The Wild now heading into a particularly dicey stretch of the season, with 6 of the next 7 games (and 7 of the 8, including yesterday's game vs. San Jose) against teams in the Pacific Division, a division which currently is Anaheim, and then, everyone else. Six points separate second-place LA from last-place Phoenix; the current trend for the division (excluding Anaheim) is 2-6. The old adage of  'it's not who you play, it's when you play them' may just work in the Wild's favor here. The fact of the schedule being what it is, with two games vs. the Dallas Stars with the lone visit to Minnesota by the Phoenix Coyotes thrown in the middle, is not fun, but the alternative -- a two-game 'mini-series' in the Metroplex vs. the Stars -- might just have been that much worse. And, at the back end, the Wild will finally face the LA Kings, for the first time this abbreviated season, at home on Saturday.

The Stars are the '2' in that 2-6 Pacific Division streak trend I mentioned earlier. They have taken a patchwork lineup of players on their last go-rounds (Jaromir Jagr, Ray Whitney, Vernon Fiddler, Stephane Robidas) and have kept themselves relevant in the Conference, despite the presence of Anaheim in the same division. The Stars will not play between Monday's game vs. the Wild, and Friday's rematch at American Airlines Center. The Wild will be hard-pressed to win one, much less both, of the two games. But they can do it, IF they play their game like they have shown they can in the past five games.

Wild fans just keep on hoping, that the joy ride doesn't end for a long, long time.

Monday, March 11, 2013

Don't look now, North America; Wild are in 1st

Yes, it's fleeting, but it's still the truth as shortened schedule passes half-way mark

Sorry, North America, but we really hate to break this news to all of you:

The Minnesota Wild are in third place in the NHL's Western Conference, and lead the Northwest Division this Monday morning. Now, granted, it might not be that way for long, but for now, the Wild have the most wins of any team in the division, and that tie-breaker (with Vancouver) means the Wild are No. 1. For now.

With a 7-2-1 record in their last 10 games, the Wild have pretty much proven the naysayers wrong, despite the overwhelming feeling about the offseason signings of Zach Parise and Ryan Suter by the Wild. Yes, it's taken time, and a lot of Wild fan angst, but it looks like the Wild may -- MAY -- have just possibly found themselves in time to salvage the season and possibly break away from a lot of the 9-team middle-of-Conference pack that currently exists in the West. The Wild may also have a hand in the deciding of the Pacific Division as well; they have 10 games remaining against the Pacific, starting with Tuesday night's season-series finale with the current Pacific Division leaders, the Anaheim Ducks.

In fact, Anaheim will be only the second team in the conference the Wild will finish with (Nashville the other) before the Wild go on their next road trip, a 3-game trek to Colorado, Vancouver and Detroit, starting with the game Saturday afternoon in Denver. On the other hand, the Wild have yet to face either of the other two California teams, the San Jose Sharks and the defending Stanley Cup champion LA Kings. In fact, on the NHL Trade Deadline day (April 3) the Wild will conveinently be in San Jose, so if Wild GM Chuck Fletcher makes a move, any player that can be moved can be easily dispatched to whatever point on the NHL compass the trade winds take them.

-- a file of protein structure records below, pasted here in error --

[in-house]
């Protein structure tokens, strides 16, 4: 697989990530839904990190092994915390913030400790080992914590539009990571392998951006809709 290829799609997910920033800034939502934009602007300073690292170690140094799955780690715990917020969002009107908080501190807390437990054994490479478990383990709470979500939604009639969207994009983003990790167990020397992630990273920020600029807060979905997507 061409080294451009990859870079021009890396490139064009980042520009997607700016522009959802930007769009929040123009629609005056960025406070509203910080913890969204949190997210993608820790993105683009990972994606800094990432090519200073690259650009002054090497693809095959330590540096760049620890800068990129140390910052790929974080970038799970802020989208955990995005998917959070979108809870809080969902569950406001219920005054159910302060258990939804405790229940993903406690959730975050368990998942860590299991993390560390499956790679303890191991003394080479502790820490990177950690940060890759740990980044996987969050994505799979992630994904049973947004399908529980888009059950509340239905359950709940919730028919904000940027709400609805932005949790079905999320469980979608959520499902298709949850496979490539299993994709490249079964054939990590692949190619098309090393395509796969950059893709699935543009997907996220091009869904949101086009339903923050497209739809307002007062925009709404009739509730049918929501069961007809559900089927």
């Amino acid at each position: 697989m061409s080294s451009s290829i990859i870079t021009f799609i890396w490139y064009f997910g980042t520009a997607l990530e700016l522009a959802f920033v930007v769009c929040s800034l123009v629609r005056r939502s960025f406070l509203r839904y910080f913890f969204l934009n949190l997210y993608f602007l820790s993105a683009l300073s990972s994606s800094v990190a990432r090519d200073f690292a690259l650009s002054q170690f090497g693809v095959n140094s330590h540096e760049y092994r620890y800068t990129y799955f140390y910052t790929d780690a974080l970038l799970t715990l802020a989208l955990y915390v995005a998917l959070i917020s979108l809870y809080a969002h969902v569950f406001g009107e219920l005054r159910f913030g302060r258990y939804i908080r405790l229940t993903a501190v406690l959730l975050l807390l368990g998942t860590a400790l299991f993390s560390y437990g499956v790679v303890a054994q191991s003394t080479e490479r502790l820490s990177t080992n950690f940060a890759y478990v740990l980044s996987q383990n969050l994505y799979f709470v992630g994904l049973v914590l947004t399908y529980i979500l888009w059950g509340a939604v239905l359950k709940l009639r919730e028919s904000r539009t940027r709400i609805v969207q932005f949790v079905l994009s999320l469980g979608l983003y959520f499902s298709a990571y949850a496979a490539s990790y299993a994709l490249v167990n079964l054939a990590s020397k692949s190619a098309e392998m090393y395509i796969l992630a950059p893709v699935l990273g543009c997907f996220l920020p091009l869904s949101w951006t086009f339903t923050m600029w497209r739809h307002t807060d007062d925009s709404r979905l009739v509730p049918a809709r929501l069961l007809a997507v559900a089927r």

But, between now and then, there's 11 games (6 home, 5 road) to be played, another nearly 1/4 of the season. So there's time for players to play themselves into, or out of, the day-to-day lineup. Or, should the so choose, all the way off the roster. But the fact is starting to stare at all 30 NHL teams, that the last chance to dump salary (of potential UFA's to be), or get anything of value for players whose welcome has worn thin (or totally out) is coming upon them like a bad storm across the prairie.

Especially this season, this shortened season, this last season before divisional re-alignment, the Trade Deadline day should, in my honest opinion, yield a few surprises along with a couple of shocker moves; the number of medium-level free agents-to-be almost demands that some blockbuster trades happen.

The Wild need to dump salary. They would like to do so and actually get something in return. The franchise is finally getting out of the Risebrough era, albeit slower than most Wild fans would like them to; this summer should finally close the books on the DR reign of the Wild. Now, some of that will be tough (how do you give up on Niklas Backstrom, for example, the way he has played for most of the season so far?) and some of it will be easy (Pierre-Marc Bouchard), and some others will be tough to swallow for some (if Matt Cullen is moved, as example) but the fact is that the Wild are positioned to get younger, bigger and even more talented than they are now. And most followers agree, that this is already the most talented Wild roster in their history.

So what to do? This team needs to make the playoffs -- THIS season -- in order to show Minnesota hockey fans progress towards the success that this market has for so long craved. Even if the end result this season is a one-series 'one-and-done', even that would be considered progress. Then, and only then, would this season be worth it for Wild fans.